Wednesday 28th September 2016                 Change text size:

14 species still recovering from BP oil spill, conservationists say



NOAA's National Ocean Service via flickr

Research by the National Wildlife Federation (NWF) has revealed that many species, including bottlenose dolphins, sea turtles, oysters and sperm whales, are still struggling to recover from the 2010 oil disaster in the Gulf of Mexico.

The report said that nearly a thousand of dolphins died or were found dead in the affected area since 2010, while others in Louisiana presented lung problems that scientists have linked to the oil spill. Oysters fertility has been lower than average since the disaster, while 500 dead turtles have been found in the area since the episode.

Scientists have also observed health defects in tunas, which they say are also due to oil contamination. Meanwhile, NWF said that sperm whales from the Gulf of Mexico show higher levels of metals than whales elsewhere in the world.

Doug Inkley, senior scientist at NWF, told a conference call that much of the effects that the 2010 spill had on the Gulf’s ecosystem four years on is still unknown.

However, he added, “The science is telling us that the impacts of this are far from over. Let’s be clear: no matter what BP or others are telling you, the oil is not gone. There is oil on the bottom of the gulf, oil is washing up on the beach and there is oil in the marshes.”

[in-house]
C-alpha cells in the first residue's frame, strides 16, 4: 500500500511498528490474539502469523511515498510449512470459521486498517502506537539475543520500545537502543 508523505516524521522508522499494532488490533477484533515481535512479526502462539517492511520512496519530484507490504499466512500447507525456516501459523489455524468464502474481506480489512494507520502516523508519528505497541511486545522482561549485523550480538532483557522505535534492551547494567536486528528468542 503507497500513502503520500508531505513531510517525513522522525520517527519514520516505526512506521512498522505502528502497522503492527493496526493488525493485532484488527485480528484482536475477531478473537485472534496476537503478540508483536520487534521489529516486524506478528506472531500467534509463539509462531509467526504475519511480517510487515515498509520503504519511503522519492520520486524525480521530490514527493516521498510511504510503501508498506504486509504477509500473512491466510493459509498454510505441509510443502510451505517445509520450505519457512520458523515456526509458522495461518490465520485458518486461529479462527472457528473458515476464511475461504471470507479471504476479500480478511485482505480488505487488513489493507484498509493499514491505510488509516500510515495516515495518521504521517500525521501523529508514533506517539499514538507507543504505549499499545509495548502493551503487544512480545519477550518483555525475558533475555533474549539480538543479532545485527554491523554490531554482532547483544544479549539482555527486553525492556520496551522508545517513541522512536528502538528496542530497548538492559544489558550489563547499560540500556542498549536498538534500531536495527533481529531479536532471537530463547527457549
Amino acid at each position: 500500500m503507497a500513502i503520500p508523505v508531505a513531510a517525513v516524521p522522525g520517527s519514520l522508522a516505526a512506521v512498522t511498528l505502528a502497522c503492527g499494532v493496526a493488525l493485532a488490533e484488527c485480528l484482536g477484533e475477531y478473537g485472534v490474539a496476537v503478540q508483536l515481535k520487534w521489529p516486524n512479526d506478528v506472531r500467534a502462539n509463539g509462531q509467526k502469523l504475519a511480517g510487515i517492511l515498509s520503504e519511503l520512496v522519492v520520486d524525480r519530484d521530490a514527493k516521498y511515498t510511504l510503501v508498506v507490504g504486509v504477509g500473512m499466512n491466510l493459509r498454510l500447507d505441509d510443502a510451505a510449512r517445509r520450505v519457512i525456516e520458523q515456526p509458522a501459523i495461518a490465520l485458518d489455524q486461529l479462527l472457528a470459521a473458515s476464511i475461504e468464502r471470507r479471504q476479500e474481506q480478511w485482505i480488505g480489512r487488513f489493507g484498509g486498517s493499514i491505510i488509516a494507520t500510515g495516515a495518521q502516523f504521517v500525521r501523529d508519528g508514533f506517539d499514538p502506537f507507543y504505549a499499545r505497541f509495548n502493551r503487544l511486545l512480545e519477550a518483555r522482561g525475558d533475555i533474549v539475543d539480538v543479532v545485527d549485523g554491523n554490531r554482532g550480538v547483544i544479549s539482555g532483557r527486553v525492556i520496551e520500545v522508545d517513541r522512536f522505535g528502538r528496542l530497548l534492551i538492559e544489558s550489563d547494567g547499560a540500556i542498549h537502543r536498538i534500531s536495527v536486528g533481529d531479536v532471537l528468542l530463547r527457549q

He added that in Alaska, many species have not yet fully recovered after more than 20 years from the Exxon Valdez spill.

BP has issued a statement saying that the report was “a piece of political advocacy – not science. It cherry picks reports to support the organisation’s agenda”.

Photo: NOAA’s National Ocean Service via flickr

Further reading:

Gulf of Mexico residents urge David Cameron to pull support for BP

BP returns to US courts over Deepwater Horizon spill

BP’s Deepwater Horizon oil spill damaging tuna hearts in Gulf of Mexico

Academics urge EU to consider long-term effects of oil spills

BP finds first major Gulf of Mexico oil reserve since Deepwater Horizon catastrophe


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